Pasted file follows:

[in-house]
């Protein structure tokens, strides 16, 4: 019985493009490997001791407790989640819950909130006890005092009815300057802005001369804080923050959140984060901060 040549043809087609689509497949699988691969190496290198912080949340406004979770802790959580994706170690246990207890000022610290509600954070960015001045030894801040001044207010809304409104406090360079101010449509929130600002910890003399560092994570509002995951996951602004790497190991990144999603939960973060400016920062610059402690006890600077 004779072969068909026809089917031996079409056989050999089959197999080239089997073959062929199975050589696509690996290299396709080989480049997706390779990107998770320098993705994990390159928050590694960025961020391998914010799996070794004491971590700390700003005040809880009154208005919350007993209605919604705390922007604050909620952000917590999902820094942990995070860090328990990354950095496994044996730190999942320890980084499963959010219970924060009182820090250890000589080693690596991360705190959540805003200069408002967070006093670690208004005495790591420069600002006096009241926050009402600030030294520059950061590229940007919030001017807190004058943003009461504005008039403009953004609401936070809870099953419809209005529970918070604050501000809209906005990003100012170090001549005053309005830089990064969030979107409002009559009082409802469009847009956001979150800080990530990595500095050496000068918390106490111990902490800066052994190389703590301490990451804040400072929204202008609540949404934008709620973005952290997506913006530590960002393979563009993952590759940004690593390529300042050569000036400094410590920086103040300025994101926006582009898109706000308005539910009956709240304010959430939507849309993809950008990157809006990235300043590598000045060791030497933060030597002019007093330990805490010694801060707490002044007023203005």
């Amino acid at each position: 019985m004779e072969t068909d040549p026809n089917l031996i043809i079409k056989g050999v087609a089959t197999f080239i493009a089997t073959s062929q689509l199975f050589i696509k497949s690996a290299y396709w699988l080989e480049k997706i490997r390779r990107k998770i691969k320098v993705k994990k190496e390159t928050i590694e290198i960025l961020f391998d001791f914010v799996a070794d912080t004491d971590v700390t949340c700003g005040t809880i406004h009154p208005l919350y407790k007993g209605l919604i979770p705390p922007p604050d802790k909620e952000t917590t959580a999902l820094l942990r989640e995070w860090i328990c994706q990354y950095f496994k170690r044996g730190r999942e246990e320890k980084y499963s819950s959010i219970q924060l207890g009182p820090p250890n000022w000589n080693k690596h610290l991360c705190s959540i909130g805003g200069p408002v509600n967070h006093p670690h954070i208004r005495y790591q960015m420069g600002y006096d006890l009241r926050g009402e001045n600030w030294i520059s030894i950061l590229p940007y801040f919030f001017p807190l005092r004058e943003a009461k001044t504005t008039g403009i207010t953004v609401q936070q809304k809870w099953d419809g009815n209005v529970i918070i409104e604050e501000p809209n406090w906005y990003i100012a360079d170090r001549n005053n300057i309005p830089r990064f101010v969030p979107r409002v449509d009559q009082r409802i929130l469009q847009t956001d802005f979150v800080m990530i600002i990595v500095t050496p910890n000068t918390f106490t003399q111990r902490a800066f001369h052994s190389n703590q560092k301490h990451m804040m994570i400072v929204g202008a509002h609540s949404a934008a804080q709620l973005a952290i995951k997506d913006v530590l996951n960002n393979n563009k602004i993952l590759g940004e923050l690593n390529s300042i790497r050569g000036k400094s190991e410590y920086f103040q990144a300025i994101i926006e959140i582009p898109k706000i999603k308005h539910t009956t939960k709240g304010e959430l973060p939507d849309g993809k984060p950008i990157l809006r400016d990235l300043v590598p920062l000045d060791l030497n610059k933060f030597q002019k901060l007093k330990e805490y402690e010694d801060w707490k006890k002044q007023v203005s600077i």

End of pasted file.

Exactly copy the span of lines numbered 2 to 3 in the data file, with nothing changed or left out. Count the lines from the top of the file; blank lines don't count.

């Protein structure tokens, strides 16, 4: 019985493009490997001791407790989640819950909130006890005092009815300057802005001369804080923050959140984060901060 040549043809087609689509497949699988691969190496290198912080949340406004979770802790959580994706170690246990207890000022610290509600954070960015001045030894801040001044207010809304409104406090360079101010449509929130600002910890003399560092994570509002995951996951602004790497190991990144999603939960973060400016920062610059402690006890600077 004779072969068909026809089917031996079409056989050999089959197999080239089997073959062929199975050589696509690996290299396709080989480049997706390779990107998770320098993705994990390159928050590694960025961020391998914010799996070794004491971590700390700003005040809880009154208005919350007993209605919604705390922007604050909620952000917590999902820094942990995070860090328990990354950095496994044996730190999942320890980084499963959010219970924060009182820090250890000589080693690596991360705190959540805003200069408002967070006093670690208004005495790591420069600002006096009241926050009402600030030294520059950061590229940007919030001017807190004058943003009461504005008039403009953004609401936070809870099953419809209005529970918070604050501000809209906005990003100012170090001549005053309005830089990064969030979107409002009559009082409802469009847009956001979150800080990530990595500095050496000068918390106490111990902490800066052994190389703590301490990451804040400072929204202008609540949404934008709620973005952290997506913006530590960002393979563009993952590759940004690593390529300042050569000036400094410590920086103040300025994101926006582009898109706000308005539910009956709240304010959430939507849309993809950008990157809006990235300043590598000045060791030497933060030597002019007093330990805490010694801060707490002044007023203005």
């Amino acid at each position: 019985m004779e072969t068909d040549p026809n089917l031996i043809i079409k056989g050999v087609a089959t197999f080239i493009a089997t073959s062929q689509l199975f050589i696509k497949s690996a290299y396709w699988l080989e480049k997706i490997r390779r990107k998770i691969k320098v993705k994990k190496e390159t928050i590694e290198i960025l961020f391998d001791f914010v799996a070794d912080t004491d971590v700390t949340c700003g005040t809880i406004h009154p208005l919350y407790k007993g209605l919604i979770p705390p922007p604050d802790k909620e952000t917590t959580a999902l820094l942990r989640e995070w860090i328990c994706q990354y950095f496994k170690r044996g730190r999942e246990e320890k980084y499963s819950s959010i219970q924060l207890g009182p820090p250890n000022w000589n080693k690596h610290l991360c705190s959540i909130g805003g200069p408002v509600n967070h006093p670690h954070i208004r005495y790591q960015m420069g600002y006096d006890l009241r926050g009402e001045n600030w030294i520059s030894i950061l590229p940007y801040f919030f001017p807190l005092r004058e943003a009461k001044t504005t008039g403009i207010t953004v609401q936070q809304k809870w099953d419809g009815n209005v529970i918070i409104e604050e501000p809209n406090w906005y990003i100012a360079d170090r001549n005053n300057i309005p830089r990064f101010v969030p979107r409002v449509d009559q009082r409802i929130l469009q847009t956001d802005f979150v800080m990530i600002i990595v500095t050496p910890n000068t918390f106490t003399q111990r902490a800066f001369h052994s190389n703590q560092k301490h990451m804040m994570i400072v929204g202008a509002h609540s949404a934008a804080q709620l973005a952290i995951k997506d913006v530590l996951n960002n393979n563009k602004i993952l590759g940004e923050l690593n390529s300042i790497r050569g000036k400094s190991e410590y920086f103040q990144a300025i994101i926006e959140i582009p898109k706000i999603k308005h539910t009956t939960k709240g304010e959430l973060p939507d849309g993809k984060p950008i990157l809006r400016d990235l300043v590598p920062l000045d060791l030497n610059k933060f030597q002019k901060l007093k330990e805490y402690e010694d801060w707490k006890k002044q007023v203005s600077i």